The smoking rate has declined to 16.8% in 2014 compared to 20.9% in 2005.
The smoking rate in U.S. adult has declined sharply and reached to its all-time lowest levels in more than 50 years.
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According to the latest report by Center for Disease Control and Prevention, the smoking rate has declined to 16.8 percent in 2014 compared to 20.9 percent in 2005. In 1965, around 42.4 million American adults were smoking tobacco.
Tobacco smoking is one of the leading causes of deaths in United States, which results in around 480,000 premature deaths as well as wasting billions of dollars on healthcare expenditures. According to CDC, the life expectancy for smokers is at least 10 years shorter than nonsmokers.
The significant decline in smoking among adults shows remarkable progress towards achieving the Healthy People 2020 goal, which aims to cut smoking rate to 12 percent or lower. The report indicates people are straying away from smoking and more progress is possible.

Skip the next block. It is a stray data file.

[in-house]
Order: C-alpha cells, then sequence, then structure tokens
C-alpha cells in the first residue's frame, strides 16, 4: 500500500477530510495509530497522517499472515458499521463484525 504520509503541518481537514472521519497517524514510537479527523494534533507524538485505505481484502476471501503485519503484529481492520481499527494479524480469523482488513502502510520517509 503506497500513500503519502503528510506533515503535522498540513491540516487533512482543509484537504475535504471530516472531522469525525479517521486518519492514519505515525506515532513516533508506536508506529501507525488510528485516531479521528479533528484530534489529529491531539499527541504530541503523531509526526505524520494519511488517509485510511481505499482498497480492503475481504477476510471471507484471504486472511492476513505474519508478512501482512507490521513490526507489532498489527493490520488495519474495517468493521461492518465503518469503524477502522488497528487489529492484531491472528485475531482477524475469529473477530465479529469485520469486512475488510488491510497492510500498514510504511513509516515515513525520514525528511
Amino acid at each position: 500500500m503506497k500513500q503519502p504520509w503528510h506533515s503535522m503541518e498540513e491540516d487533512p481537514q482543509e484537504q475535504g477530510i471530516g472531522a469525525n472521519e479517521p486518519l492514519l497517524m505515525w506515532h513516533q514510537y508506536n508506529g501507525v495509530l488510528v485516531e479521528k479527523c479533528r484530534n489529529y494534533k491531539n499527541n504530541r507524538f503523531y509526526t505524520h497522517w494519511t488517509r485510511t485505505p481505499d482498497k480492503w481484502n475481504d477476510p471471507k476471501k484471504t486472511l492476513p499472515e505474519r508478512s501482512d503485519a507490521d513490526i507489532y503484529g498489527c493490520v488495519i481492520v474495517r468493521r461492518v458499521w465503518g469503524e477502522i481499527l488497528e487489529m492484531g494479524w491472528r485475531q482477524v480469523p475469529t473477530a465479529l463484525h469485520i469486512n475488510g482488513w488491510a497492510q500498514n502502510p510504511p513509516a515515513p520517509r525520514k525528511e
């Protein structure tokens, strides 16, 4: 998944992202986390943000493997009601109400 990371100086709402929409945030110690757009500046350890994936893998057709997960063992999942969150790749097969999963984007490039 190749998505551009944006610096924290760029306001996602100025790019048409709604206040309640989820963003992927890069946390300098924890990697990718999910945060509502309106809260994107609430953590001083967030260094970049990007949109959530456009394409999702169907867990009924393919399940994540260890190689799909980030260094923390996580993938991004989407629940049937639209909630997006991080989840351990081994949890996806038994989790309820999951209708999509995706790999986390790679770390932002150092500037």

Though tobacco smoking has been reduced, the use of tobacco products like e-cigarettes and hookahs has been increased among youth and adults over the past decade or so, which also concerns health officials.
Among current smokers, the number of daily smokers has been decreased from 36.4 million to 30.7 million while the number of occasional smokers has increased from 8.7 million to 9.3 million.
Brian King, deputy director for research translation, CDC office on smoking and health explains the factors which helped achieve the target.
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“Comprehensive smoke-free laws, higher prices for tobacco products, high-impact mass media campaigns and barrier free access to quitting help are all important. They work to reduce the enormous health and financial burden of tobacco use and secondhand smoke exposure among Americans.”